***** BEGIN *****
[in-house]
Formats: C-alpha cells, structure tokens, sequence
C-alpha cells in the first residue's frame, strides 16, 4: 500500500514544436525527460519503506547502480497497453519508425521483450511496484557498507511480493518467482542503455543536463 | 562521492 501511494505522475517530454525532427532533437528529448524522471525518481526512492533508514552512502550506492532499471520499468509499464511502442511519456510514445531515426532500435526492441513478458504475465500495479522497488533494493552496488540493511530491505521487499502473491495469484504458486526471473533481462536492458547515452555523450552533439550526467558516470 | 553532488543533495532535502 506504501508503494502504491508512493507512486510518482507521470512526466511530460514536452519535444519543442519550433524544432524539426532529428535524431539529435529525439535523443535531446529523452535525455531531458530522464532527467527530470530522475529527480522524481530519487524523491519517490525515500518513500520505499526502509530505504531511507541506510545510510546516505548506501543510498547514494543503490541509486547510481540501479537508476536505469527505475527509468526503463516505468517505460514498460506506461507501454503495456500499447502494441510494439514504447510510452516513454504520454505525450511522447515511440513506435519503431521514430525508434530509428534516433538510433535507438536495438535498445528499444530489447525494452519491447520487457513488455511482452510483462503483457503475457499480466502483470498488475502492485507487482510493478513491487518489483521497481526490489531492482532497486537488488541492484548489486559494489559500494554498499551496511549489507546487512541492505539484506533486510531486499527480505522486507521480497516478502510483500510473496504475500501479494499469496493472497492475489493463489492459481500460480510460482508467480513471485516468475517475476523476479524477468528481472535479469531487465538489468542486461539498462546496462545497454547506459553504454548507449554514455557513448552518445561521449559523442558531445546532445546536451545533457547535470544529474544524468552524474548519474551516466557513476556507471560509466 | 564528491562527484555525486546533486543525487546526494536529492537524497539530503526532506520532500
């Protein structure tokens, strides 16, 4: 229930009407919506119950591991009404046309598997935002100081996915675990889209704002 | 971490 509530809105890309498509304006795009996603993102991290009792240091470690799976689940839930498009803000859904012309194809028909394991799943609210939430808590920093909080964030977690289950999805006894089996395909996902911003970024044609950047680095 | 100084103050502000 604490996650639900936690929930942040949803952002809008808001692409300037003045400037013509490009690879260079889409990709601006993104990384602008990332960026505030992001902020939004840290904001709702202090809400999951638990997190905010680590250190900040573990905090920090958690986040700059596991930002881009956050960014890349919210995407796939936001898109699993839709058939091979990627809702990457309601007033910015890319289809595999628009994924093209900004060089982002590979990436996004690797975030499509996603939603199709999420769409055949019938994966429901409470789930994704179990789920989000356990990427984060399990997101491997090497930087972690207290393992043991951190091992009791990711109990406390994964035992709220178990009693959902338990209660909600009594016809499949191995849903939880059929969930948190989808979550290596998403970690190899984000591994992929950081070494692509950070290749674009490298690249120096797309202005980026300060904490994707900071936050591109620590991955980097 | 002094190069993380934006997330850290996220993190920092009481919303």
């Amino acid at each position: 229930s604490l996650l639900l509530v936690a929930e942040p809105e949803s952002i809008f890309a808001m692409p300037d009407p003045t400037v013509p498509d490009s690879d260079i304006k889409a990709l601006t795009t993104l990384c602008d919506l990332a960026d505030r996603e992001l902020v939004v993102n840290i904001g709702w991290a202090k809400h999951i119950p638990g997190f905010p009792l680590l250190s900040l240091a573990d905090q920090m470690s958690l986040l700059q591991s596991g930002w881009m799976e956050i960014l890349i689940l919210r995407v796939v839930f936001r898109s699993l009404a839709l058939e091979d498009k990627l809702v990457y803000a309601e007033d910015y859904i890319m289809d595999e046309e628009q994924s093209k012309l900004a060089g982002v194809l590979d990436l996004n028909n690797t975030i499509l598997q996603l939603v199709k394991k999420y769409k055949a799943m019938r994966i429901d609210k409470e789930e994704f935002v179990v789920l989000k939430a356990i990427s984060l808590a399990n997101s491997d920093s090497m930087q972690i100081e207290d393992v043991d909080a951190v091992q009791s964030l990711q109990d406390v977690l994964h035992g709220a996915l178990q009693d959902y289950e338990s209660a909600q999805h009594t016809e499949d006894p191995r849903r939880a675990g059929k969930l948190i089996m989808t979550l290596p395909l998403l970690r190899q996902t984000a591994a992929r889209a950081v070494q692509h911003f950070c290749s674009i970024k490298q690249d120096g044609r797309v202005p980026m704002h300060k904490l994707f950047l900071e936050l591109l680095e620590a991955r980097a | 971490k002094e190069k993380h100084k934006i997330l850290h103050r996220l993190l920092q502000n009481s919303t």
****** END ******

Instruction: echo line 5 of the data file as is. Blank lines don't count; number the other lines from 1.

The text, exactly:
């Amino acid at each position: 229930s604490l996650l639900l509530v936690a929930e942040p809105e949803s952002i809008f890309a808001m692409p300037d009407p003045t400037v013509p498509d490009s690879d260079i304006k889409a990709l601006t795009t993104l990384c602008d919506l990332a960026d505030r996603e992001l902020v939004v993102n840290i904001g709702w991290a202090k809400h999951i119950p638990g997190f905010p009792l680590l250190s900040l240091a573990d905090q920090m470690s958690l986040l700059q591991s596991g930002w881009m799976e956050i960014l890349i689940l919210r995407v796939v839930f936001r898109s699993l009404a839709l058939e091979d498009k990627l809702v990457y803000a309601e007033d910015y859904i890319m289809d595999e046309e628009q994924s093209k012309l900004a060089g982002v194809l590979d990436l996004n028909n690797t975030i499509l598997q996603l939603v199709k394991k999420y769409k055949a799943m019938r994966i429901d609210k409470e789930e994704f935002v179990v789920l989000k939430a356990i990427s984060l808590a399990n997101s491997d920093s090497m930087q972690i100081e207290d393992v043991d909080a951190v091992q009791s964030l990711q109990d406390v977690l994964h035992g709220a996915l178990q009693d959902y289950e338990s209660a909600q999805h009594t016809e499949d006894p191995r849903r939880a675990g059929k969930l948190i089996m989808t979550l290596p395909l998403l970690r190899q996902t984000a591994a992929r889209a950081v070494q692509h911003f950070c290749s674009i970024k490298q690249d120096g044609r797309v202005p980026m704002h300060k904490l994707f950047l900071e936050l591109l680095e620590a991955r980097a | 971490k002094e190069k993380h100084k934006i997330l850290h103050r996220l993190l920092q502000n009481s919303t």